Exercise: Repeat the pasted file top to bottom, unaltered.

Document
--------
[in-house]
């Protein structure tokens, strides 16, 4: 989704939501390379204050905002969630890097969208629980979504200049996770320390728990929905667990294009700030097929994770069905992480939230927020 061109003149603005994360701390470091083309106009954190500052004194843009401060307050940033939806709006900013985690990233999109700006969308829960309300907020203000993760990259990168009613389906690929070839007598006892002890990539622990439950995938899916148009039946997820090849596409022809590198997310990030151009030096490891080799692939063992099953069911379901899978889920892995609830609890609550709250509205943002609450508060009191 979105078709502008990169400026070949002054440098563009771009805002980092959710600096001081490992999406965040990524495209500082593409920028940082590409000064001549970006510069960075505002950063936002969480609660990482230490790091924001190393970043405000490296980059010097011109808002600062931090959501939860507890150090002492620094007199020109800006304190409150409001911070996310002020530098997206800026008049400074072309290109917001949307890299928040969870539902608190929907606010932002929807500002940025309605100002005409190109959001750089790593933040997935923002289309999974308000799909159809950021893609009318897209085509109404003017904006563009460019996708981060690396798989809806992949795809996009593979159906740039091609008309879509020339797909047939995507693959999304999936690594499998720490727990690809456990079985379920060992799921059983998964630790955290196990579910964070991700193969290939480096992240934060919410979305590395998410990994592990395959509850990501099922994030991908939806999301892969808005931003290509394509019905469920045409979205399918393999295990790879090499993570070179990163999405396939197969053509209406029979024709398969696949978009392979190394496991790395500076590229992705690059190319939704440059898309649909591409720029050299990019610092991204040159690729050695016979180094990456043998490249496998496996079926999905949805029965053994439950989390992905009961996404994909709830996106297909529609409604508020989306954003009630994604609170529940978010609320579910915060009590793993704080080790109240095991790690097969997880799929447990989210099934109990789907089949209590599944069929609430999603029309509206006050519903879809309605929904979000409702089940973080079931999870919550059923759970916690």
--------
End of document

[in-house]
């Protein structure tokens, strides 16, 4: 989704939501390379204050905002969630890097969208629980979504200049996770320390728990929905667990294009700030097929994770069905992480939230927020 061109003149603005994360701390470091083309106009954190500052004194843009401060307050940033939806709006900013985690990233999109700006969308829960309300907020203000993760990259990168009613389906690929070839007598006892002890990539622990439950995938899916148009039946997820090849596409022809590198997310990030151009030096490891080799692939063992099953069911379901899978889920892995609830609890609550709250509205943002609450508060009191 979105078709502008990169400026070949002054440098563009771009805002980092959710600096001081490992999406965040990524495209500082593409920028940082590409000064001549970006510069960075505002950063936002969480609660990482230490790091924001190393970043405000490296980059010097011109808002600062931090959501939860507890150090002492620094007199020109800006304190409150409001911070996310002020530098997206800026008049400074072309290109917001949307890299928040969870539902608190929907606010932002929807500002940025309605100002005409190109959001750089790593933040997935923002289309999974308000799909159809950021893609009318897209085509109404003017904006563009460019996708981060690396798989809806992949795809996009593979159906740039091609008309879509020339797909047939995507693959999304999936690594499998720490727990690809456990079985379920060992799921059983998964630790955290196990579910964070991700193969290939480096992240934060919410979305590395998410990994592990395959509850990501099922994030991908939806999301892969808005931003290509394509019905469920045409979205399918393999295990790879090499993570070179990163999405396939197969053509209406029979024709398969696949978009392979190394496991790395500076590229992705690059190319939704440059898309649909591409720029050299990019610092991204040159690729050695016979180094990456043998490249496998496996079926999905949805029965053994439950989390992905009961996404994909709830996106297909529609409604508020989306954003009630994604609170529940978010609320579910915060009590793993704080080790109240095991790690097969997880799929447990989210099934109990789907089949209590599944069929609430999603029309509206006050519903879809309605929904979000409702089940973080079931999870919550059923759970916690």